I believe enfleurage creates a perfume that is closest to the scent of the live flower. More of an imprint than an extract, enfleurage is similar to photography in that it casts scent onto a medium like light onto celluloid (celluloid of course is the explosive bond of two plant components: nitrocellulose and camphor). The parallels are poetic: in enfleurage, a slab of fat and wax serves as the medium. This plant version of cellulite echoes photographic film's cellu-light. Repeated printing of flower after flower onto the same reel produces something beyond a realistic encounter with the scent source. A hyperreal outcome more saturated than a bouquet, and condensed in time. The enfleurage record plays day after day of a flower's odorous story. Unlike absolutes, essential oils, and CO2 extracts, enfleurage is a moving perfume.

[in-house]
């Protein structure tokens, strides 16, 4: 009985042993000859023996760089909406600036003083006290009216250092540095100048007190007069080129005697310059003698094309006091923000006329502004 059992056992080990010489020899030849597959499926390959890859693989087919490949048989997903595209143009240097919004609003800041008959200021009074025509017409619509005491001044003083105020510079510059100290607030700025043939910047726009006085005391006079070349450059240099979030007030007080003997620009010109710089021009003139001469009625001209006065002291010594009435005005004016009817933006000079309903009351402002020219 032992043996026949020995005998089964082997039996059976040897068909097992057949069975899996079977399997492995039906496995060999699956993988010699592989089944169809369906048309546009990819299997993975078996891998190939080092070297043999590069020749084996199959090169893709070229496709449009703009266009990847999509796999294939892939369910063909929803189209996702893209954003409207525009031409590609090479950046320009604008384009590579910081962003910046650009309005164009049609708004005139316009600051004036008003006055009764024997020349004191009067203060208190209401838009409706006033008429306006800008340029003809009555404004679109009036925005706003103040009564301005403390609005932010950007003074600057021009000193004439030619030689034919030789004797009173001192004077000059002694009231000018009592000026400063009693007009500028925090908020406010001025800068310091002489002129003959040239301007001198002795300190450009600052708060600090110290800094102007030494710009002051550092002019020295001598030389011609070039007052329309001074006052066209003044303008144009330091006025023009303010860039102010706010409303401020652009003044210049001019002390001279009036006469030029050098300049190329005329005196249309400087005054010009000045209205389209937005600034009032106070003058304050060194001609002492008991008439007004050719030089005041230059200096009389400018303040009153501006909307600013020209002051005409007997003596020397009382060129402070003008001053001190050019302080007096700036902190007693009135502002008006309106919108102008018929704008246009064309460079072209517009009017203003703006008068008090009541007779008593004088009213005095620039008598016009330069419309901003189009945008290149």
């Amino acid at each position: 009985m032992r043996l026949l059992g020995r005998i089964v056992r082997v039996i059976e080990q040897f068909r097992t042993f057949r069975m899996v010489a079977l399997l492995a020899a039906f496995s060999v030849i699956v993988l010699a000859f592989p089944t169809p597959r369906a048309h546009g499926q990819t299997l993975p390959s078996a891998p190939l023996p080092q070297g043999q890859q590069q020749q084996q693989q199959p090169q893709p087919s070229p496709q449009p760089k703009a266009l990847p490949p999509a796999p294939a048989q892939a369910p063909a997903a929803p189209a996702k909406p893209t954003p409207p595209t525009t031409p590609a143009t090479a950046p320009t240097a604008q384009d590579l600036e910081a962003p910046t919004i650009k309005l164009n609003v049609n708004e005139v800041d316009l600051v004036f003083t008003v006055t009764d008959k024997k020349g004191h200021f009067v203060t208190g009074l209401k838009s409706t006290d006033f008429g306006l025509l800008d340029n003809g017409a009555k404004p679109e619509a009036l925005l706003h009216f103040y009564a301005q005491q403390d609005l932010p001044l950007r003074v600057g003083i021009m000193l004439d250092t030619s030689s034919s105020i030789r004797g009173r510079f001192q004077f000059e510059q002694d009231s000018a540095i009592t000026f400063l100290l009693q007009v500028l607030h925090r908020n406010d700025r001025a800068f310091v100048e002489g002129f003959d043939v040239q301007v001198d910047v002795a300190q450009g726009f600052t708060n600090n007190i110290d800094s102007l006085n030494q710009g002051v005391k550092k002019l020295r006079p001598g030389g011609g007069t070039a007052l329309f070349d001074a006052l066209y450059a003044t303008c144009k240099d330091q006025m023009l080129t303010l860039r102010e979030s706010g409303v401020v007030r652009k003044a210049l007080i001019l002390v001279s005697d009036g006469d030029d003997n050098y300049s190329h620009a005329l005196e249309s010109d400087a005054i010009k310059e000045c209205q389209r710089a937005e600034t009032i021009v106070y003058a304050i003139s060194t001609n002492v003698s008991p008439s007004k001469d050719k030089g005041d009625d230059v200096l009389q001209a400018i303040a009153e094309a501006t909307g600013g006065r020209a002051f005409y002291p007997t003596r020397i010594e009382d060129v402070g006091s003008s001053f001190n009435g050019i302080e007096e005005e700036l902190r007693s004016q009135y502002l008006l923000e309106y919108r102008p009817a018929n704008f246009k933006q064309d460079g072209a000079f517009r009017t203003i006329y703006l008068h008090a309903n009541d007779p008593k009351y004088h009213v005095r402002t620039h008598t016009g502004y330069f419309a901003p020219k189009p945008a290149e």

Literally, "in flower," enfleurage is a traditional, labor intensive, and pure method of extracting fragrance, utilizing only fat and plant material. Patient where other techniques are rushed, enfleurage demands attending to each individual blossom rather than piling them collectively in a vessel and removing them en masse. It is this individualization of the flower that enables enfleurage to build an aromatic portrait so saturated, chromatic, realistic, vivid, yet nuanced, that it eclipses all other available recording technologies in natural perfumery. Each flower's complex fragrance history from bud to bloom imprints in fat, where it is stored. The palimpsest of olfactory media, enfleurage's perfume is true to blossom but subtle, requiring you to bend in close for a sniff.
Photo: Gardenia jasminoides in the Wild Veil perfume gardens 2021.
© 2022, Abby Hinsman for Wild Veil Perfume.
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